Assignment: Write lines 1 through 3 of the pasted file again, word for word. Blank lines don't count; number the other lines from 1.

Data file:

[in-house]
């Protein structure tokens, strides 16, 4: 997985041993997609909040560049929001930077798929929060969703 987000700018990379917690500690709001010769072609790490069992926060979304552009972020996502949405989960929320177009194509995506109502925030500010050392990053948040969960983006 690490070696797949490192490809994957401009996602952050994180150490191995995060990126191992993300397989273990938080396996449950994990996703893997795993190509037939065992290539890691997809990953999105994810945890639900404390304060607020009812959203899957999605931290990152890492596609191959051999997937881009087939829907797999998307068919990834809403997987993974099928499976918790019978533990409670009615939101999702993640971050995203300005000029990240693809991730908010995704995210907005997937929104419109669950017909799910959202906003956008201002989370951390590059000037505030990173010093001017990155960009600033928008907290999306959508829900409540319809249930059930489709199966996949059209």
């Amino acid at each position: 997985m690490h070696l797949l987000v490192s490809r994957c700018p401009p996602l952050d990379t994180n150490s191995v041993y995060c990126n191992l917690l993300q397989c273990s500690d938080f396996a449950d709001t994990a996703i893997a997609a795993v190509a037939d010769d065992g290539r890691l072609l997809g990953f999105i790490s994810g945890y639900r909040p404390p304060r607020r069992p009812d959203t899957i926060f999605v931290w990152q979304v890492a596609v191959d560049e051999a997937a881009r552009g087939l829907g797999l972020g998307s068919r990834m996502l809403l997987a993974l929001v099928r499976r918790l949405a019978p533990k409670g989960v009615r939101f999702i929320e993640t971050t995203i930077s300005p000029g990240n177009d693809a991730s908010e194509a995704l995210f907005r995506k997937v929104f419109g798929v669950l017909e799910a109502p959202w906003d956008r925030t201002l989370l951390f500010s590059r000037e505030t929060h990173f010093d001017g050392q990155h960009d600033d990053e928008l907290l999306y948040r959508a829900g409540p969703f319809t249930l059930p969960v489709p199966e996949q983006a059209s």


[in-house]
């Protein structure tokens, strides 16, 4: 997985041993997609909040560049929001930077798929929060969703 987000700018990379917690500690709001010769072609790490069992926060979304552009972020996502949405989960929320177009194509995506109502925030500010050392990053948040969960983006 690490070696797949490192490809994957401009996602952050994180150490191995995060990126191992993300397989273990938080396996449950994990996703893997795993190509037939065992290539890691997809990953999105994810945890639900404390304060607020009812959203899957999605931290990152890492596609191959051999997937881009087939829907797999998307068919990834809403997987993974099928499976918790019978533990409670009615939101999702993640971050995203300005000029990240693809991730908010995704995210907005997937929104419109669950017909799910959202906003956008201002989370951390590059000037505030990173010093001017990155960009600033928008907290999306959508829900409540319809249930059930489709199966996949059209």
């Amino acid at each position: 997985m690490h070696l797949l987000v490192s490809r994957c700018p401009p996602l952050d990379t994180n150490s191995v041993y995060c990126n191992l917690l993300q397989c273990s500690d938080f396996a449950d709001t994990a996703i893997a997609a795993v190509a037939d010769d065992g290539r890691l072609l997809g990953f999105i790490s994810g945890y639900r909040p404390p304060r607020r069992p009812d959203t899957i926060f999605v931290w990152q979304v890492a596609v191959d560049e051999a997937a881009r552009g087939l829907g797999l972020g998307s068919r990834m996502l809403l997987a993974l929001v099928r499976r918790l949405a019978p533990k409670g989960v009615r939101f999702i929320e993640t971050t995203i930077s300005p000029g990240n177009d693809a991730s908010e194509a995704l995210f907005r995506k997937v929104f419109g798929v669950l017909e799910a109502p959202w906003d956008r925030t201002l989370l951390f500010s590059r000037e505030t929060h990173f010093d001017g050392q990155h960009d600033d990053e928008l907290l999306y948040r959508a829900g409540p969703f319809t249930l059930p969960v489709p199966e996949q983006a059209s």